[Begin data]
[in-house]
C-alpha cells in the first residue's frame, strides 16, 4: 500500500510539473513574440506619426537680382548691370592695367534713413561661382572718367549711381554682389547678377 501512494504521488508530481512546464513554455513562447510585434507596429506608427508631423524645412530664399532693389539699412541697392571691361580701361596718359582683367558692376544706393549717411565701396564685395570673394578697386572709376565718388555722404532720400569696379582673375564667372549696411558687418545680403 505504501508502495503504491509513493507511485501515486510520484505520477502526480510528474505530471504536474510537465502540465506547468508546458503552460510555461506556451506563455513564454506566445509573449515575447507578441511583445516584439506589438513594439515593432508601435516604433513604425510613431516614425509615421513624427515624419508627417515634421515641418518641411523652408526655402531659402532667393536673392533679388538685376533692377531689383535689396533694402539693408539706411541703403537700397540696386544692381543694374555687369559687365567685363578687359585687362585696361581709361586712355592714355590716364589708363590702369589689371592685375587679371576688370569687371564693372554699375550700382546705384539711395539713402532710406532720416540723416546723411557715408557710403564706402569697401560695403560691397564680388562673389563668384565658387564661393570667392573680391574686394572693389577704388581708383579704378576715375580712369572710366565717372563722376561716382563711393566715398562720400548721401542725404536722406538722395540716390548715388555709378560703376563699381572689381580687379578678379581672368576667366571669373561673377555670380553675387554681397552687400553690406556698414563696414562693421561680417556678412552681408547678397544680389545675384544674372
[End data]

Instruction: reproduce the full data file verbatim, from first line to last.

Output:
[in-house]
C-alpha cells in the first residue's frame, strides 16, 4: 500500500510539473513574440506619426537680382548691370592695367534713413561661382572718367549711381554682389547678377 501512494504521488508530481512546464513554455513562447510585434507596429506608427508631423524645412530664399532693389539699412541697392571691361580701361596718359582683367558692376544706393549717411565701396564685395570673394578697386572709376565718388555722404532720400569696379582673375564667372549696411558687418545680403 505504501508502495503504491509513493507511485501515486510520484505520477502526480510528474505530471504536474510537465502540465506547468508546458503552460510555461506556451506563455513564454506566445509573449515575447507578441511583445516584439506589438513594439515593432508601435516604433513604425510613431516614425509615421513624427515624419508627417515634421515641418518641411523652408526655402531659402532667393536673392533679388538685376533692377531689383535689396533694402539693408539706411541703403537700397540696386544692381543694374555687369559687365567685363578687359585687362585696361581709361586712355592714355590716364589708363590702369589689371592685375587679371576688370569687371564693372554699375550700382546705384539711395539713402532710406532720416540723416546723411557715408557710403564706402569697401560695403560691397564680388562673389563668384565658387564661393570667392573680391574686394572693389577704388581708383579704378576715375580712369572710366565717372563722376561716382563711393566715398562720400548721401542725404536722406538722395540716390548715388555709378560703376563699381572689381580687379578678379581672368576667366571669373561673377555670380553675387554681397552687400553690406556698414563696414562693421561680417556678412552681408547678397544680389545675384544674372